A complex number is made up of both real and imaginary components. It can be represented by an expression of the form **(a+bi)**, where **a** and **b** are real numbers and **i** is imaginary. When defining **i** we say that **i = √(-1)**. Along with being able to be represented as a point (a,b) on a graph, a complex number **z = a+bi** can also be represented in polar form as written below:

*z = r (*cos* θ + i *sin*θ)
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where *r = [z] = √(a*^{2} + b^{2})

and

*θ = *tan^{-1}(b/a) or *θ = *arctan*(b/a)*

and we also have: *a = r *cos*θ* and *b = r* sin*θ*

**Statement of DeMoivre's Theorem
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Let 'n' be any rational number, positive or negative, then

[cos* **θ** + i *sin* **θ* ]^{n} = cos *n**θ** + i *sin* n**θ***
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Basically, in order to find the nth power of a complex number we need to take the nth power of the absolute value or length and multiply the argument by n.

Let *z = r (*cos* θ + i *sin*θ) *and n be a positive integer. Then z has n distinct nth roots given by:

, where k = 0, 1, 2, ... , n-1

De Moivre's Theorem states that for any complex number as given below:

z = r ∙ *cos*θ + i ∙ r ∙ *sin*θ

the following statement is true:

z^{n} = r^{n} (*cos*θ + i ∙ *sin*(nθ)), where n is an integer.

If the imaginary part of the complex number is equal to zero or i = 0, we have:

z = r ∙ *cos*θ and z^{n} = r^{n} (*cos*θ)

**Exponential form of complex number:**

*z = re*^{i}^{θ} where *r* is the modulus of *z* and* θ* is its argument.

**Example 1:** Compute the three cube roots of -8.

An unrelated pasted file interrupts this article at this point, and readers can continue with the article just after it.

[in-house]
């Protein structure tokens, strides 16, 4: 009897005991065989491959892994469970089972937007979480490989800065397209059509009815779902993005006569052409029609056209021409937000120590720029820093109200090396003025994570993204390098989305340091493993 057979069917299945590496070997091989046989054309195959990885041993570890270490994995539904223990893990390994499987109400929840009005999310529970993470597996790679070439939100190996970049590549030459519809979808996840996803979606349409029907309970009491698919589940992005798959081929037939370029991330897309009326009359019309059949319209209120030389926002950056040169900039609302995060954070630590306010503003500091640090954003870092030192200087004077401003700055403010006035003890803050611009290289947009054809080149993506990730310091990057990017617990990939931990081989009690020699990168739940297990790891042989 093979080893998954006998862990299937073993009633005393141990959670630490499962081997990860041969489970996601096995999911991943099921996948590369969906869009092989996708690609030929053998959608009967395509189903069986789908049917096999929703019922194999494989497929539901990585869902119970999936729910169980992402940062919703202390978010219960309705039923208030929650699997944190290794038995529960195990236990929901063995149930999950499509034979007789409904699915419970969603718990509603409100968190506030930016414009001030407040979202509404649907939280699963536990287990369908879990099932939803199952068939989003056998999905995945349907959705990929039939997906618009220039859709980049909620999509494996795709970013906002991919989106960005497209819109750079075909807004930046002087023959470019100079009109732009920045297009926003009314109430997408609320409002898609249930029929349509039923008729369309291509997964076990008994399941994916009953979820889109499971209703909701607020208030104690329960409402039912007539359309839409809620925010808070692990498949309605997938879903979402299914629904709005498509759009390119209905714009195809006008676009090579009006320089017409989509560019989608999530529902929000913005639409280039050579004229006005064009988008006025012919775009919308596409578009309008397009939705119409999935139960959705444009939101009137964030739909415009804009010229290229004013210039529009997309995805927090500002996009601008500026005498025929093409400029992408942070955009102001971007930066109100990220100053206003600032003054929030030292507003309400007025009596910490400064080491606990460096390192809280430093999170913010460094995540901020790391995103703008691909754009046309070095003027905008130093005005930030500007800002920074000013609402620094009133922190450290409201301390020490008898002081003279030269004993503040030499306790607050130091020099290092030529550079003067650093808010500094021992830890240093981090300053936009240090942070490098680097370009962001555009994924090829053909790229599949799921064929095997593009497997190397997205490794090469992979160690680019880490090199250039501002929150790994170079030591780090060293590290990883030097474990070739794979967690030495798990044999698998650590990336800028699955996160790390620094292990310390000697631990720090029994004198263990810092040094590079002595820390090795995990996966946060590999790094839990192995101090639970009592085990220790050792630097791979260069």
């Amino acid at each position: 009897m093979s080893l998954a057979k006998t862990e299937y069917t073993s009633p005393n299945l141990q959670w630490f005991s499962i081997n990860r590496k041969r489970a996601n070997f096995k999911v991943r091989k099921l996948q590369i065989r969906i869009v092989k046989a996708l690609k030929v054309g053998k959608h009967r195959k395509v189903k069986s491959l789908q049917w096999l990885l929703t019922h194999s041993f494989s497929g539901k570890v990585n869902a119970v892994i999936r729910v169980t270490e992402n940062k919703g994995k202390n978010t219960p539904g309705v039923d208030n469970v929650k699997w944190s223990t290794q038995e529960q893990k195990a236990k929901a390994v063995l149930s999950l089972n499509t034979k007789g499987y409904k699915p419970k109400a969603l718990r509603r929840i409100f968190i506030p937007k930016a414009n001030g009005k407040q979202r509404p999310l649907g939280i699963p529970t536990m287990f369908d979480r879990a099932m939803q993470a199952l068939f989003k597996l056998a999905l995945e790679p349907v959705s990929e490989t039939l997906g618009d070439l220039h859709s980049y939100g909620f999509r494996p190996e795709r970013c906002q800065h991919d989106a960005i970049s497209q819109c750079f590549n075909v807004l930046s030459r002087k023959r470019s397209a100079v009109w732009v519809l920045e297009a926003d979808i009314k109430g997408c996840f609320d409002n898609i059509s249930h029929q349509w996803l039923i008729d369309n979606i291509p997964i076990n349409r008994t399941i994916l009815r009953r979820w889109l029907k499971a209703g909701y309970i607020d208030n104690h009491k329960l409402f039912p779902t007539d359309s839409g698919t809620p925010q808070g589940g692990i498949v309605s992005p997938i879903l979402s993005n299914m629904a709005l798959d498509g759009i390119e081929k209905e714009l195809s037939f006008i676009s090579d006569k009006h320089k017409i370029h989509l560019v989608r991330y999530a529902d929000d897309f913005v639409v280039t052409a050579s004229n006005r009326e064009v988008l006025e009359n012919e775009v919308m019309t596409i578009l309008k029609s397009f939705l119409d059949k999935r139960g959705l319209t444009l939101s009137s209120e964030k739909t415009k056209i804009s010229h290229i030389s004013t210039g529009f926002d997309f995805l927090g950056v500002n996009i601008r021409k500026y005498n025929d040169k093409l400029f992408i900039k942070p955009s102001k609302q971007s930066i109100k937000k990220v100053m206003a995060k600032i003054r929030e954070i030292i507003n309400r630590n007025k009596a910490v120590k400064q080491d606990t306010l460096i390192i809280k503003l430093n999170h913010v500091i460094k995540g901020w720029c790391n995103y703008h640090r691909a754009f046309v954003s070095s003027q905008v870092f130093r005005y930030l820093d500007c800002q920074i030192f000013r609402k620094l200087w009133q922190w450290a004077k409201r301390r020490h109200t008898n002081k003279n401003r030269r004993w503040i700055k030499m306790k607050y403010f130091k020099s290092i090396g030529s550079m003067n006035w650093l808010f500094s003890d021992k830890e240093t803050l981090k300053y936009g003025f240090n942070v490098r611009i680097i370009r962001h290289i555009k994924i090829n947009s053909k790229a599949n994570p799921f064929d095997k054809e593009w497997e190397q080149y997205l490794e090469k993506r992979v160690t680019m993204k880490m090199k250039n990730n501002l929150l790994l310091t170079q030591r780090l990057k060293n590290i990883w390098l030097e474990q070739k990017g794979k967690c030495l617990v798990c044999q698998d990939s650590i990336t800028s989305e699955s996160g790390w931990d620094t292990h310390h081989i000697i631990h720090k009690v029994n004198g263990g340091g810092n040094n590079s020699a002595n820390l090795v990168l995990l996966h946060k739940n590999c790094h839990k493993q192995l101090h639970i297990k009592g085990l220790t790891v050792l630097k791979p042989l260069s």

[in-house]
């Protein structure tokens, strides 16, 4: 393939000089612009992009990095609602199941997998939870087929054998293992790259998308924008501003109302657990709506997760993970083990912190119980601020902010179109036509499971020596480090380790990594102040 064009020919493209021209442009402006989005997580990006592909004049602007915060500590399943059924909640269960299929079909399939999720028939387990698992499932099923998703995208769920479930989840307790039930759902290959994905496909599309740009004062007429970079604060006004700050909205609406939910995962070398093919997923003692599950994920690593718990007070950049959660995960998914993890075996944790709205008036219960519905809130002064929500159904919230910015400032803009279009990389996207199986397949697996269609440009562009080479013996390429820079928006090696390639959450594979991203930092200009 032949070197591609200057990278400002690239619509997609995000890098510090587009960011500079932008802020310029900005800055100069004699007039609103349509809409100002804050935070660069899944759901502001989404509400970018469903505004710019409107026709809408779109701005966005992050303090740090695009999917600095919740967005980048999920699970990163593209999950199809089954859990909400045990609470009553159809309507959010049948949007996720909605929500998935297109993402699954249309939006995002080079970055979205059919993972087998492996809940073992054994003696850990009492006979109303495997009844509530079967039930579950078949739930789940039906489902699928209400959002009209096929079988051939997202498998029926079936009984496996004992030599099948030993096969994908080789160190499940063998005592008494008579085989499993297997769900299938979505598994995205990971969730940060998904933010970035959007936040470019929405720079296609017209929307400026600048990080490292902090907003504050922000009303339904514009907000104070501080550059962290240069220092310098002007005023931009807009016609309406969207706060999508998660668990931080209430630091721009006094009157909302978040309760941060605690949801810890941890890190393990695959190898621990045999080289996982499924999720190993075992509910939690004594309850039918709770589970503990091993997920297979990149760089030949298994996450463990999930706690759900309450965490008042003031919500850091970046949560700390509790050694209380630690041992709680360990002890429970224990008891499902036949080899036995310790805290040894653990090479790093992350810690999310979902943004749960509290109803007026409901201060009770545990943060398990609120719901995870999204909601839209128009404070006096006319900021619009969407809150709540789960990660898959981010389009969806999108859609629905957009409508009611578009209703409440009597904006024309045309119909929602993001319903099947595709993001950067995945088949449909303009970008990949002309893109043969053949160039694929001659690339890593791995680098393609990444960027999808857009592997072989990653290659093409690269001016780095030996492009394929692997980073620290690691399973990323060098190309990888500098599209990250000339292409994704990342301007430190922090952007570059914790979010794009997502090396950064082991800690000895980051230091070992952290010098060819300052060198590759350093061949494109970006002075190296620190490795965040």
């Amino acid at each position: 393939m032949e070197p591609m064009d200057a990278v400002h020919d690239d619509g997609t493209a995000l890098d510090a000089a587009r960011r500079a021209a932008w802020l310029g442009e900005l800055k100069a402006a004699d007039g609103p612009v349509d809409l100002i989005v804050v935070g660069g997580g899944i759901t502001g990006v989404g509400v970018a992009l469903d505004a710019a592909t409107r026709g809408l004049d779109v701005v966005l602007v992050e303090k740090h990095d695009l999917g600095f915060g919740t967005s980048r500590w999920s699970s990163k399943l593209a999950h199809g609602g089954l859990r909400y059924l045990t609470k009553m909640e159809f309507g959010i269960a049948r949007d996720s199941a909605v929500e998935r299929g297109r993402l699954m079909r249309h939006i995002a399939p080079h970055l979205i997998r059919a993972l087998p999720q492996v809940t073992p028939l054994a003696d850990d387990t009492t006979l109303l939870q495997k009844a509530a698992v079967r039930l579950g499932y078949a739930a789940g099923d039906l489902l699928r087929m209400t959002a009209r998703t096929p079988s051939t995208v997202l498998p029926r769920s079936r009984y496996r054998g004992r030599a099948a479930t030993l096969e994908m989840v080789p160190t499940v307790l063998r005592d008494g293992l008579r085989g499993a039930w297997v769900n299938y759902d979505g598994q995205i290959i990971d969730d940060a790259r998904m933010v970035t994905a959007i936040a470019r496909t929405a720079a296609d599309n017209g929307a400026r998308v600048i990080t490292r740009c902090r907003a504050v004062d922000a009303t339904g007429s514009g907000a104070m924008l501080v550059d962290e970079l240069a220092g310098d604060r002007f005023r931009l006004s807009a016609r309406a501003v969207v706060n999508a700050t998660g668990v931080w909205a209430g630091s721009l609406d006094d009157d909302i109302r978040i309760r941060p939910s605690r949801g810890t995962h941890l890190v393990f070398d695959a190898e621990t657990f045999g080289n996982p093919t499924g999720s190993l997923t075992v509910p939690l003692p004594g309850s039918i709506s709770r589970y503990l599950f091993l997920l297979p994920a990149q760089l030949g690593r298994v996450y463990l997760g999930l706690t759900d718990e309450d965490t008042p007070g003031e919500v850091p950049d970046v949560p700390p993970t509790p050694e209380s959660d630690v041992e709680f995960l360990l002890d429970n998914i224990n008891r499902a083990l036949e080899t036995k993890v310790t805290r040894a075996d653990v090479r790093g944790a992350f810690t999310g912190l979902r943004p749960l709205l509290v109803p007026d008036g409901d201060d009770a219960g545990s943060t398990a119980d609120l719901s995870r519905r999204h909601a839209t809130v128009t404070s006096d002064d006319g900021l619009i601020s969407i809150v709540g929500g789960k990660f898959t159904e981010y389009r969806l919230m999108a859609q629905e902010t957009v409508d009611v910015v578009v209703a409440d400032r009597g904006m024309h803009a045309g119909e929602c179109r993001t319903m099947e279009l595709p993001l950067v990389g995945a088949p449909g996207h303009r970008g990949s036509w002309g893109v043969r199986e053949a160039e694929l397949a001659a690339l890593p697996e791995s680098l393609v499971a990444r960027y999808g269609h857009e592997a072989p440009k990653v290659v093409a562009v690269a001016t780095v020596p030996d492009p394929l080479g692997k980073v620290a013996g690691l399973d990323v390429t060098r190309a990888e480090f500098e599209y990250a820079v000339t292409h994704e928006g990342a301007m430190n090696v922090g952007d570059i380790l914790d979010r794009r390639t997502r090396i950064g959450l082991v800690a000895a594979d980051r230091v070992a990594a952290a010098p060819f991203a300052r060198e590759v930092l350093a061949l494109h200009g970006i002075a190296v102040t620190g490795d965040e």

**Solution:** Since -8 has the polar form 8 (cos π + i sin π), its three cube roots have the form

^{3}√8 {cos[(π + 2πm)/3] + i sin[(π + 2πm)/3]} for m=0, 1, and 2.

Thus the roots are

2 (cos π/3 + i sin π/3) = 1 + √3 i,

2 (cos π + i sin π) = -2, and

2 (cos 5π/3 + i sin 5π/3) = 1 - √3 i.

**Example 2: **Use De Moivre's Theorem to compute (1 + i)^{12}.

__Solution__**: ** The polar form of 1 + i is √2 (cos π/4 + isin π/4). Thus, by De Moivre's Theorem, we have:

(1 + i)^{12} = [√2 (cos π/4 + i sin π/4)]^{12}

= (√2)^{12}(cos π/4 + i sin π/4)^{12}

= 2^{6} (cos 3π + i sin 3π)

= 64(cos π + i sin π)

= 64(-1) = -64.

**Example 3: **Use De Moivre's Theorem to compute (√3 + i)^{5}.

__Solution__**: **It is straightforward to show that the polar form of √3 + i is 2(cos π/6 + i sin π/6). Thus we have:

(√3 + i)^{5} = [2(cos π/6 + i sin π/6)]^{5}

= 2^{5}(cos π/6 + i sin π/6)^{5}

= 32(cos 5π/6 + i sin 5π/6)

= 32(-√3/2 + 1/2 i)

= -16√3 + 16 i.

**Example 4:** Find the sixth roots of *√3+i*

**Solution: **The modulus of *√3**+i* is 2 and the argument is π/6.

The sixth roots are therefore